Suppose Smith assaults and beats up Jones.
Insofar as Smith commits a sin, he wounds his own soul. There is only one party with a problem: Smith. The state cannot save Smith from himself and does not punish Smith as a form of involuntary penance to grant him forgiveness and restoration.
Insofar as Smith does unjust harm to Jones, there are two parties to the dispute. Smith tears the proper relations between himself and Jones, as in, the bonds of civic friendship and brotherhood of men. If Jones sues Smith, then the state may help him to obtain restitution, but once again the state has no power to reforge or repair these bonds. As Jesus says,
Settle matters quickly with your adversary who is taking you to court.
Do it while you are still together on the way, or your adversary may hand you over to the judge, and the judge may hand you over to the officer, and you may be thrown into prison.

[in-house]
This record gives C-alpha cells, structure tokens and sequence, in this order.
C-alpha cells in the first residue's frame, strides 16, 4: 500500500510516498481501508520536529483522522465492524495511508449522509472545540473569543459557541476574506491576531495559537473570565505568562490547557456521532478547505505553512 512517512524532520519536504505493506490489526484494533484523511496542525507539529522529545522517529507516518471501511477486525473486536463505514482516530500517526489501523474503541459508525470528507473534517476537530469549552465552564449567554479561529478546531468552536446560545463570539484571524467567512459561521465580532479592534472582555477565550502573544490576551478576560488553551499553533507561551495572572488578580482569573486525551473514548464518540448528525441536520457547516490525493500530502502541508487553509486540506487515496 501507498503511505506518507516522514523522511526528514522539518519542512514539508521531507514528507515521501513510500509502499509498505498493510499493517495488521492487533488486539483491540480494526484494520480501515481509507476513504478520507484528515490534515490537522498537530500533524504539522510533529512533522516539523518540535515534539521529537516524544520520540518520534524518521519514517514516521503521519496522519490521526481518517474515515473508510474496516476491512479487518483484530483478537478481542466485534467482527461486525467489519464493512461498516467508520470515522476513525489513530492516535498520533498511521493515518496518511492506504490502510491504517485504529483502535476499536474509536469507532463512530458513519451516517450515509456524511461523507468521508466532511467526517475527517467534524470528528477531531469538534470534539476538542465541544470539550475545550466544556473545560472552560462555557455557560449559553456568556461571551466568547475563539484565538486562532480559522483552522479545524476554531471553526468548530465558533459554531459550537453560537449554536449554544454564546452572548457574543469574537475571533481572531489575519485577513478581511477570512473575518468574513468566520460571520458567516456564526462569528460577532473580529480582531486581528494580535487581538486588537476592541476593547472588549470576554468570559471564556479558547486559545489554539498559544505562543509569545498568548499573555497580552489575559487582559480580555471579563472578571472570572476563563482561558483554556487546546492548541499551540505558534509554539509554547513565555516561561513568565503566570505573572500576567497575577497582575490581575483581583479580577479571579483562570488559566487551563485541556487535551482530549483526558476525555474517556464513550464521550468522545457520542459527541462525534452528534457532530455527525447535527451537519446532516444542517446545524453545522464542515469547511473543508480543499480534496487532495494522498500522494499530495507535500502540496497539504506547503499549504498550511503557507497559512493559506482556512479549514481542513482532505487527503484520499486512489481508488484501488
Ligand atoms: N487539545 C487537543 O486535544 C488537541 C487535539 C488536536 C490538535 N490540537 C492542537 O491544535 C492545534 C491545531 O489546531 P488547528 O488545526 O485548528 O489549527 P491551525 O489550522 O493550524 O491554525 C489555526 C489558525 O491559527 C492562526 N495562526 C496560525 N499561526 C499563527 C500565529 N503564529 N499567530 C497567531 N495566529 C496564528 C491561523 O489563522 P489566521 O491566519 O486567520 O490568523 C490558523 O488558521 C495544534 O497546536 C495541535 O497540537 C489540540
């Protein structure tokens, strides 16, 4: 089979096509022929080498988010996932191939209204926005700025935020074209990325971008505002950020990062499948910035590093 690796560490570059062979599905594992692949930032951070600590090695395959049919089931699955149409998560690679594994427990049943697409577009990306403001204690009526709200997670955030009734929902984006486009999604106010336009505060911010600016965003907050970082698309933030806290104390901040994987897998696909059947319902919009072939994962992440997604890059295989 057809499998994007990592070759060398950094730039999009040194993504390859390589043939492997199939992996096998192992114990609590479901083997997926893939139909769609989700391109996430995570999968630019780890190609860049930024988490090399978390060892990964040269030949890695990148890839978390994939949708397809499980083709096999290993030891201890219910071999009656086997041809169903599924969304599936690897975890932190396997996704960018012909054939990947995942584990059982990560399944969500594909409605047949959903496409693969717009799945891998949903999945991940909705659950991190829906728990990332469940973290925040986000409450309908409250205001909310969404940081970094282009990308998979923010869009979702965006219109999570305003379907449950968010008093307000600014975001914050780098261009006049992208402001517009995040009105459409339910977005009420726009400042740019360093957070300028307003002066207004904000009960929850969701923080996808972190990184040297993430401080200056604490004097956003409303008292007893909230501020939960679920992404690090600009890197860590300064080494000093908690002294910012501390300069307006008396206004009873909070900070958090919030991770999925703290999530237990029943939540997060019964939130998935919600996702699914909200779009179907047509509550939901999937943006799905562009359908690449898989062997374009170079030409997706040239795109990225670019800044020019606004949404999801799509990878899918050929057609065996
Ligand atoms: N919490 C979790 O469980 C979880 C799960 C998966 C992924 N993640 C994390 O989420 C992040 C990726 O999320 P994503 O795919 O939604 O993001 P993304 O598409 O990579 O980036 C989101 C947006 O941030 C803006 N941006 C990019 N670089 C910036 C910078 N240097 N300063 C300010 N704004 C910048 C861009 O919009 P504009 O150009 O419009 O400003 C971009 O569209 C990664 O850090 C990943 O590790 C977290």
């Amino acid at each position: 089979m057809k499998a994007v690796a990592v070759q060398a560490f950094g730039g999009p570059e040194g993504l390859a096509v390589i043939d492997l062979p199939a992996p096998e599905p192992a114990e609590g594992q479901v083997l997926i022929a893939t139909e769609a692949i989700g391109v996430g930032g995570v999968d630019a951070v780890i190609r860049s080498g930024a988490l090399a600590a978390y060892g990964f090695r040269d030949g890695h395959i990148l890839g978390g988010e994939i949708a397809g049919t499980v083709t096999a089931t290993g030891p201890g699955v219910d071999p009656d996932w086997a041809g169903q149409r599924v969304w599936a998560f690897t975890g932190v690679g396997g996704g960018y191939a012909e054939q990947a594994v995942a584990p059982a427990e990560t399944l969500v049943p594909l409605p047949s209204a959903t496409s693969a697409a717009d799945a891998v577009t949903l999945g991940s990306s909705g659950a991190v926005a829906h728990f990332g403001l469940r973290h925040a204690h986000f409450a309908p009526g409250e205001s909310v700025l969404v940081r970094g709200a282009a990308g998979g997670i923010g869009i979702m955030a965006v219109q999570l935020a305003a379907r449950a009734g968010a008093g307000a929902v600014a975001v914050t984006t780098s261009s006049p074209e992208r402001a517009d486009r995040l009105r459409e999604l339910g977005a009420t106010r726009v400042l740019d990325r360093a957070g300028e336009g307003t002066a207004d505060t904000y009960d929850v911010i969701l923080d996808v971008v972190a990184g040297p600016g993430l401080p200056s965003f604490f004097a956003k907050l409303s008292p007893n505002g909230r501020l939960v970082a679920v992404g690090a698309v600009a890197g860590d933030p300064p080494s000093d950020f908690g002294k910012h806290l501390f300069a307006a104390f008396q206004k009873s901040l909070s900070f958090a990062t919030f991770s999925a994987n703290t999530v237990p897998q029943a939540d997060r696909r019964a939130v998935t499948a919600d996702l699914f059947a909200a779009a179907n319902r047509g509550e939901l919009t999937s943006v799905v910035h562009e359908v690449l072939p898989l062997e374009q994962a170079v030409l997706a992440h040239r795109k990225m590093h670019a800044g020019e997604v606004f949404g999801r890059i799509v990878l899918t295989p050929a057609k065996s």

Truly I tell you, you will not get out until you have paid the last penny. (Mt 5:25-26)
How can both Smith and Jones exist together in the communion of saints marked by both superior charity and justice, when Smith’s debt to Jones has not been paid? The state can in turn beat up Smith, but that alone cannot reconcile Smith and Jones.
Finally, insofar as Smith damages social cooperation and the smooth functioning of the market process, there are three parties involved in the ugly situation: Smith, Jones, and the rest of society. Smith can’t be allowed to disrupt the thread-fine symbiotic harmony that thrives within the market economy. It would only encourage him and other like miscreants to continue to terrorize the citizens, thereby undermining their sense of security of their property rights. Deterring aggression by punishing Smith is now fully within the power of the state. Since Smith, too, is a citizen, his punishment should not be excessive but such that the marginal cost to him of an extra beating or month in prison is just outweighed by the benefit to society of the extra crime deterred.